Table of Contents

On-site experiments

  • Please make sure that you complete all required training on-line before arriving at SSRL to expedite check-in and badging. If you have a valid user badge, you can proceed straight to SSRL.

  • If you shipped frozen samples, the dewar should be at the beamline. If it is not present, check the dewar receiving area downstairs in building 120.

  • Incubators with adjustable temperature are available at each beamline to store samples; there are also cold rooms (4 C) in the sample preparation lab. You can store pre-frozen samples in the storage dewar provided at the beamline.

    Note: The sample storage facilities at the beamline are meant to be used only for the duration of the experiment; if you require longer term storage facilities please contact the user support staff. Samples left at the beamlines may be accidentally destroyed or disposed of.

  • When you arrive at the beamline call your assigned support scientist. The name and contact information will be written on the beamline white board. After you have contacted the support person, you may call the duty operator: Either call the extension number 4040 or dial 161 to access the intercom system and ask the duty operator to call the beamline extension number (written on the beamline phone). Repeat the message twice.

  • When you arrive, the hutch door will usually be open. Do not enter the hutch if the door is closed without first contacting support staff.

  • Log in to one of the terminals at the beamline using your SSRL Unix account and password. If the terminal is locked by another user, you can switch to your account or log out the previous one by simultaneously typing the keys ``Ctrl-Shift-Backspace''. You may not be able to start Blu-Ice until staff enables you to use the beamline.

    Note: The terminals at the beamline are used primarily to run the beamline control software. Although you have access to the data disks where your images are stored, you will only be able to run data processing software by logging in to the servers dedicated to that purpose from the terminal. Read about data processing.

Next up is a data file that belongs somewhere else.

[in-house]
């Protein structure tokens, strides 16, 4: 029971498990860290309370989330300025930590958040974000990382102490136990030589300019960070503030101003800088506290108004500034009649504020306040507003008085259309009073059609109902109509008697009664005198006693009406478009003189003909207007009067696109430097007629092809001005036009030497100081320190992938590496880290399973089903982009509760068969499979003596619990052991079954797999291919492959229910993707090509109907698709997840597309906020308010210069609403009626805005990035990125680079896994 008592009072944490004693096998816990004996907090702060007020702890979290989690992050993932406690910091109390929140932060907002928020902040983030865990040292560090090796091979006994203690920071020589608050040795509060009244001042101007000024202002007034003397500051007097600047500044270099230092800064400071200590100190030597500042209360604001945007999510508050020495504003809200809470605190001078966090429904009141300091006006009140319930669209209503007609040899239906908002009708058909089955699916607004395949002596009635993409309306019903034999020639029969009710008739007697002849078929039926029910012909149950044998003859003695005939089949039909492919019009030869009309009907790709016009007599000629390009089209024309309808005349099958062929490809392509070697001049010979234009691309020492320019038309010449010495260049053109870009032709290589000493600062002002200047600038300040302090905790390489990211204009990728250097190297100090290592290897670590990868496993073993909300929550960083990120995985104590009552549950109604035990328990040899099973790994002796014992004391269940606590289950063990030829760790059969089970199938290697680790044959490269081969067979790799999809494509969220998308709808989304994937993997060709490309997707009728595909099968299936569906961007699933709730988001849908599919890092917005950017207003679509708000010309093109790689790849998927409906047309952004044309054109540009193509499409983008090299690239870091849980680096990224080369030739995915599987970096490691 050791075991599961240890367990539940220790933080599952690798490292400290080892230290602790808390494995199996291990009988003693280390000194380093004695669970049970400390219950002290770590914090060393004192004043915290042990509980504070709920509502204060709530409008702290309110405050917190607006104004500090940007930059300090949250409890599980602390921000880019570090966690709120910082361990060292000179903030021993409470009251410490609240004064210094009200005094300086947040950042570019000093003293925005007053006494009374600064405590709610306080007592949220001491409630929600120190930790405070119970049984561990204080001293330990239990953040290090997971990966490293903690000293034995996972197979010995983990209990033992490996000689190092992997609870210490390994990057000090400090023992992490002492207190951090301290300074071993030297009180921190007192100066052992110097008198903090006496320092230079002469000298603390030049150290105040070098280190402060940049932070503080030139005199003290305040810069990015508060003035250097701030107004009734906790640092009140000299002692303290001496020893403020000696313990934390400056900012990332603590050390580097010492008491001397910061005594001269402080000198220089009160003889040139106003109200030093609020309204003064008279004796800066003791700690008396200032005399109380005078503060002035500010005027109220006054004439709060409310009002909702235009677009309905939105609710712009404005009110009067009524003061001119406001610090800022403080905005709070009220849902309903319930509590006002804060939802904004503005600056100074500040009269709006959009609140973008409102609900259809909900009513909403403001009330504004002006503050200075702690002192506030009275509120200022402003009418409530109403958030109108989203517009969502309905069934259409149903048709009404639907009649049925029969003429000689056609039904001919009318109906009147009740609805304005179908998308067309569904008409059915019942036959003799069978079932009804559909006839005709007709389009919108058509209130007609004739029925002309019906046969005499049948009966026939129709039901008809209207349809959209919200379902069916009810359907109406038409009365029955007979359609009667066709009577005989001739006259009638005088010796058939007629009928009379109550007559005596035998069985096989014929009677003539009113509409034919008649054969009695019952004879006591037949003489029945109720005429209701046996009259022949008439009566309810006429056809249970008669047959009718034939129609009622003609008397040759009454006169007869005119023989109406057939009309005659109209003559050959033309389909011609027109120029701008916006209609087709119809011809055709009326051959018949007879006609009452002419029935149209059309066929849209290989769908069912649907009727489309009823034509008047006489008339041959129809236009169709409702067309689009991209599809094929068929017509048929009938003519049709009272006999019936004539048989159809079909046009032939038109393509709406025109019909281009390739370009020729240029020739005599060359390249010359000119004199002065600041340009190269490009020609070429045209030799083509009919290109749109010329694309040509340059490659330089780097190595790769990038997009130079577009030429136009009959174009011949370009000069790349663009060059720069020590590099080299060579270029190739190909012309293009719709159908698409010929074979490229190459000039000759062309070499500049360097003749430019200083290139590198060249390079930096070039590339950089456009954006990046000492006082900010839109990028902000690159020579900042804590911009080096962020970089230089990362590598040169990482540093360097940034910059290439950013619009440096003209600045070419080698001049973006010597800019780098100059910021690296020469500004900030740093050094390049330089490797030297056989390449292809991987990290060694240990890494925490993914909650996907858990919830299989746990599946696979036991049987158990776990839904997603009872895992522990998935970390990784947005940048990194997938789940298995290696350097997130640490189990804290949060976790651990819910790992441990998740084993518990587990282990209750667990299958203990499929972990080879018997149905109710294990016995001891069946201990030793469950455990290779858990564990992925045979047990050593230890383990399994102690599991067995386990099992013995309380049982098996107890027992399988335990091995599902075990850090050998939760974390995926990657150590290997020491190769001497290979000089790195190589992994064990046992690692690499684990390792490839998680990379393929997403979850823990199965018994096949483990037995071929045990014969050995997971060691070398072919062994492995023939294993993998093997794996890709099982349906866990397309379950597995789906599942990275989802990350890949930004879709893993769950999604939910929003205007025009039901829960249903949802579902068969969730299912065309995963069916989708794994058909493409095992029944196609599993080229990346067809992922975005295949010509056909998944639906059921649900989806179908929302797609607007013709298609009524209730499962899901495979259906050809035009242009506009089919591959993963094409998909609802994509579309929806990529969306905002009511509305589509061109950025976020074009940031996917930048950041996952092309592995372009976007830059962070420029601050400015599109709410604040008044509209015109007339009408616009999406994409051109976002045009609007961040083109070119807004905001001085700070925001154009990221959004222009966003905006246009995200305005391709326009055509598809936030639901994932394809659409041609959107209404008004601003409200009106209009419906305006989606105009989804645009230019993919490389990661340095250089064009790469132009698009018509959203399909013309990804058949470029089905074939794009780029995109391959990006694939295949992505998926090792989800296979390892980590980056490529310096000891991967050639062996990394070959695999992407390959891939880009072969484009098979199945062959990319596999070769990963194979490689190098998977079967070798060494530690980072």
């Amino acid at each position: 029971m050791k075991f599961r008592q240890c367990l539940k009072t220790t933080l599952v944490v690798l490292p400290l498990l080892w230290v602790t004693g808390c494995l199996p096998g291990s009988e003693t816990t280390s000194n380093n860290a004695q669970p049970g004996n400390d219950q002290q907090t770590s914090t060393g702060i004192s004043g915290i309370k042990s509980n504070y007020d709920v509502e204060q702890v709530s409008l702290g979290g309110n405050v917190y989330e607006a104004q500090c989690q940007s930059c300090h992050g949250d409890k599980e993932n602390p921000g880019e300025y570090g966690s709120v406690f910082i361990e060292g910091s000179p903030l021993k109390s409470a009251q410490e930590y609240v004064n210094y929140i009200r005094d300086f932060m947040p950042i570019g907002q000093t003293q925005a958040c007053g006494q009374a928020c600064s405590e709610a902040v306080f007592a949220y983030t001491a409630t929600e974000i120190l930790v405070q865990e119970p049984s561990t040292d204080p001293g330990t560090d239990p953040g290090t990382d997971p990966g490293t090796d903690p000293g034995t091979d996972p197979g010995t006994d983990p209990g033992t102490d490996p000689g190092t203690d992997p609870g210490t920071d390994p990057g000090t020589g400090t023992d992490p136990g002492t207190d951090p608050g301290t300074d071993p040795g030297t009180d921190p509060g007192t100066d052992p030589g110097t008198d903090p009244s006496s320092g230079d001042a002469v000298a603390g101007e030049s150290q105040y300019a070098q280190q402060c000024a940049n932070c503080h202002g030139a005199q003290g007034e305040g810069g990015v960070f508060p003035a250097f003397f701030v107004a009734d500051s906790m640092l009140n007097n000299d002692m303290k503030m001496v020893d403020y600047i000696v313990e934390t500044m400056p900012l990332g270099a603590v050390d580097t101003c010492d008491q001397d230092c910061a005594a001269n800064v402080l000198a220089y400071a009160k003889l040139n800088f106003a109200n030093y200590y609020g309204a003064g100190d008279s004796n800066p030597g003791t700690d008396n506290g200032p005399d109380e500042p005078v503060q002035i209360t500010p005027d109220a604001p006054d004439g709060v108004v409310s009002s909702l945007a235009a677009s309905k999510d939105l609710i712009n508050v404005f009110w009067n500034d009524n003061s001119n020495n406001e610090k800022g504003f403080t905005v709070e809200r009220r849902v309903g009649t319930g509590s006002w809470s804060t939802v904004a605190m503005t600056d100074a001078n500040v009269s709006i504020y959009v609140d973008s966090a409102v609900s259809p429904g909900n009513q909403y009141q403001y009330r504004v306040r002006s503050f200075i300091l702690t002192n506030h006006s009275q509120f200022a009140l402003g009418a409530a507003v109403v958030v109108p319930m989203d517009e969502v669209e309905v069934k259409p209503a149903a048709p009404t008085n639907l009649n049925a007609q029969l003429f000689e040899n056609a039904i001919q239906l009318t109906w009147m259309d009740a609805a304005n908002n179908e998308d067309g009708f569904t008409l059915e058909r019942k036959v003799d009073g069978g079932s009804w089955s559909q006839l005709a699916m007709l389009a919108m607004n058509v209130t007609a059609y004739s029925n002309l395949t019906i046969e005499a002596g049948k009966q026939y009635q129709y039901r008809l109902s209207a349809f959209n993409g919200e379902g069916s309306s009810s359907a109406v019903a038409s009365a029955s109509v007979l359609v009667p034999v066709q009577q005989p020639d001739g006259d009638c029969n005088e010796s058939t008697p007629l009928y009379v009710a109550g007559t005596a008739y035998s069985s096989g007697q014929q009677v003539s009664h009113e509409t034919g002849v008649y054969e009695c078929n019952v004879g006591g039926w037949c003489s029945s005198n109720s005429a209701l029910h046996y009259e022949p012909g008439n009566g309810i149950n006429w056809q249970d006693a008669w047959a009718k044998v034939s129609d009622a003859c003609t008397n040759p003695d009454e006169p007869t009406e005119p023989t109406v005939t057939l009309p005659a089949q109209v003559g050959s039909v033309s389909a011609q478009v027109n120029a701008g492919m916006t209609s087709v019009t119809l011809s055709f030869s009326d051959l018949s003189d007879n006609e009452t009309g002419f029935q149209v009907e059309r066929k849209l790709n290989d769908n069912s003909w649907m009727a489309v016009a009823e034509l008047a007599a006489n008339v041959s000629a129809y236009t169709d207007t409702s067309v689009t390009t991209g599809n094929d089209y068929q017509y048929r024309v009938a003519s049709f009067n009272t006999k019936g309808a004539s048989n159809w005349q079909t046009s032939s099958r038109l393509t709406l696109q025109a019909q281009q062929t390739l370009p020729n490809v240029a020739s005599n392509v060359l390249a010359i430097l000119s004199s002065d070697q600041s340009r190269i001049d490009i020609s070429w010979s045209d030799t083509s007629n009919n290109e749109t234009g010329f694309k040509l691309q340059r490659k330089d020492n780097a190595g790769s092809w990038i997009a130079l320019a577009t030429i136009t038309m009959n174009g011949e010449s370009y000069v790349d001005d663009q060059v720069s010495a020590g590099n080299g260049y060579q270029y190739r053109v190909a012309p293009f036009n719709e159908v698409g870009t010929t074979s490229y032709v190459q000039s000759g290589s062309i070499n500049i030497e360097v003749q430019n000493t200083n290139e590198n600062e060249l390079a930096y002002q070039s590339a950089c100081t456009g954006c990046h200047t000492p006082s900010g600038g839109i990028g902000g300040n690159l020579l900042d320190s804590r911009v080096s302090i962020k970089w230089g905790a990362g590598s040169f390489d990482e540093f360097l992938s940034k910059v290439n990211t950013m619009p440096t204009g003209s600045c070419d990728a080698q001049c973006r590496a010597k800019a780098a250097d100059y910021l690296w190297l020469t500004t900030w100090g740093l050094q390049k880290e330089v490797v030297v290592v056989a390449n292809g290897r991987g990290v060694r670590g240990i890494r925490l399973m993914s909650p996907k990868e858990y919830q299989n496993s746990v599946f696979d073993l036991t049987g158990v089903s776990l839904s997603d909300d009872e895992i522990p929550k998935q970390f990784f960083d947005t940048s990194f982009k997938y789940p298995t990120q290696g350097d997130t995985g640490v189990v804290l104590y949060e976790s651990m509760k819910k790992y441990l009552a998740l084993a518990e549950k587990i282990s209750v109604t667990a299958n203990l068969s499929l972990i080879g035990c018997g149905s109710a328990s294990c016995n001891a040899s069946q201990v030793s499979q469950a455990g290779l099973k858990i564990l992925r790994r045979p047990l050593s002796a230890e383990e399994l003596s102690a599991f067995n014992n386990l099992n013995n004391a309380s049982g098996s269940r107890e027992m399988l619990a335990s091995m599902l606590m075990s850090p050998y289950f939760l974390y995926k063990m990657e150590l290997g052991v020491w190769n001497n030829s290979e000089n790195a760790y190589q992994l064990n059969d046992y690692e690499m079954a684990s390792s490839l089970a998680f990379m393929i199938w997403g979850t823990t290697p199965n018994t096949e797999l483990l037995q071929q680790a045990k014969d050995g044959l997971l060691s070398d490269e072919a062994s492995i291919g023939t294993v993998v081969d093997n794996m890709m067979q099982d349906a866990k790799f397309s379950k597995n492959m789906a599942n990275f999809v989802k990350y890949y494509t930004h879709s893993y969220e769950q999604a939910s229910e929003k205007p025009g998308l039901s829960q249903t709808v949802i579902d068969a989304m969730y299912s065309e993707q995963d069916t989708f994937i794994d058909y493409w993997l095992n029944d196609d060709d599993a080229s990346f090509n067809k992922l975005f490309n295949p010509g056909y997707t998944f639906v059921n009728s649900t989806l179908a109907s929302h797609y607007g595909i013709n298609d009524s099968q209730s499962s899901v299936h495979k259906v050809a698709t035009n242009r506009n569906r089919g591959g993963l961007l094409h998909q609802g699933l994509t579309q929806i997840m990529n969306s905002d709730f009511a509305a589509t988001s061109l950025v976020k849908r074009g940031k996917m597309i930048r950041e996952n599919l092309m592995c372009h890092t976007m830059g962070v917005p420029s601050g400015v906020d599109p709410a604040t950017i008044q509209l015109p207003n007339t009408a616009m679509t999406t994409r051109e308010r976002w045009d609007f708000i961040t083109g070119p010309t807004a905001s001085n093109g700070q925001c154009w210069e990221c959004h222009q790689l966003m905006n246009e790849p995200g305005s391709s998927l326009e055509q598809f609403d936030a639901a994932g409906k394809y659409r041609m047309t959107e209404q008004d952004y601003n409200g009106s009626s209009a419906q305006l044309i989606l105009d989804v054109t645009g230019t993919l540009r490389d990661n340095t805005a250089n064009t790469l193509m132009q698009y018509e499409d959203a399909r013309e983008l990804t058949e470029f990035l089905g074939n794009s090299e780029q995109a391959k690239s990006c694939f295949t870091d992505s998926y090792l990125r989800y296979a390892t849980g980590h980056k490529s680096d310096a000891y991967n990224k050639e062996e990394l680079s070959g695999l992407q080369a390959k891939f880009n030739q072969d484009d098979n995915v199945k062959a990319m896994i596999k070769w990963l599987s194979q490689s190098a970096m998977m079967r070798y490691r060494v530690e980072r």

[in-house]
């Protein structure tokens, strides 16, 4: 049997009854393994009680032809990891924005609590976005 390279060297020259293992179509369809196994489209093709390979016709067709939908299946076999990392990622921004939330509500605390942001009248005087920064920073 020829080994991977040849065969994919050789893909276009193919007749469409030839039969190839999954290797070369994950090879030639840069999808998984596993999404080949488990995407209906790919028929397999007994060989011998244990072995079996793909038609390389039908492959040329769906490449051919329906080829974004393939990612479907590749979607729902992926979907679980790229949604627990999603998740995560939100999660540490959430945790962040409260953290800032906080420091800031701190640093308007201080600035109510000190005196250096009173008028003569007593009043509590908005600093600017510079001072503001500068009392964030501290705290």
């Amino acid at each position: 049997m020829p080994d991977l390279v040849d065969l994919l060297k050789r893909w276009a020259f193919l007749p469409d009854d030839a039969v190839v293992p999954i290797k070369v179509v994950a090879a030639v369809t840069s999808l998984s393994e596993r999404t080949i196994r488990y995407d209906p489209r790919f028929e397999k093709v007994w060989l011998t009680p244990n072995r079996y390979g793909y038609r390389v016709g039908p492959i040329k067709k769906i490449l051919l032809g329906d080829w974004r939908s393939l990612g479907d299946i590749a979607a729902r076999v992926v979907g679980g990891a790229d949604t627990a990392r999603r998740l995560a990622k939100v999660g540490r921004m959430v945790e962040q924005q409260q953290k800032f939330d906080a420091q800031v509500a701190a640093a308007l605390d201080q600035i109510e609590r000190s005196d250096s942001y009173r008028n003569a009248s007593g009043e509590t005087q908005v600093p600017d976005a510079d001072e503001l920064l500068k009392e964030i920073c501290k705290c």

• Contact your support person if you experience difficulties logging in. For information on the beamline computer environment consult the document at

  • Read the beamline policy documents, paying particular attention to the safety procedures that apply to your experiment.

  • You can find additional documentation about the available user facilities at:

On-site safety protocols

As per beamline policy, it is your responsibility to know and follow all safety protocols applicable to your experiment, samples and equipment you bring to the SSRL. Please note the SSRL has policies concerning the use and disposal of propane and ethane,liquid nitrogen, heavy metals and compressed gases. Please follow all the applicable rules.

Safety in the experimental hutch

To minimize the possibility of accidents while working inside the hutch, there are restrictions on the motors that can be moved from certain locations.

  • When the hutch door is open, you must use the computer monitor in the hutch to move the detector or other motors.

  • Once the hutch is searched and locked, motors can be moved from the consoles outside the hutch.

  • Motor movements can be immediately stopped by pressing any of the large yellow emergency buttons. The motor reset button must be pushed to reactivate the motors.

    Figure 1: Emergency buttons
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    Figure 2: Motor reset button, located in the hutch near the door
    Image reset-button

    Note: If the Blu-Ice status window displays the messages ''MOTOR STOP BUTTON LATCHED'', an emergency stop has been activated. Press the green reset button to re-enable motor moves.

The hutches are equipped with oxygen deficiency sensors. An alarm will go off if the oxygen content in the hutch falls below 19.5%. This may happen while the nitrogen dewar is being refilled. Do not enter the hutch or open the door if the oxygen alarm is sounding!. If the duty operator arrives to investigate the oxygen alarm, explain that the alarm will be automatically reset once the dewar has been filled. If the alarm does not subside within a few minutes after the nitrogen filling is finished, call support staff.

Mounting samples

The following instructions describe how to mount samples manually. For automated sample mounting, please refer to the SAM robot use instructions.

Making room to safely mount samples

  • An X-terminal monitor is available inside the hutch. You can log in at this terminal and start Blu-Ice (see the Blu-Ice documentation). To be able to mount samples comfortably, the detector should be moved to about 400-500 mm and the beamstop to 40 mm.

  • On BL12-2, make sure that you retract the backlight screen for the On-Axis camera (from the Sample Video interface in Blu-Ice)

Mounting samples in the cryostream.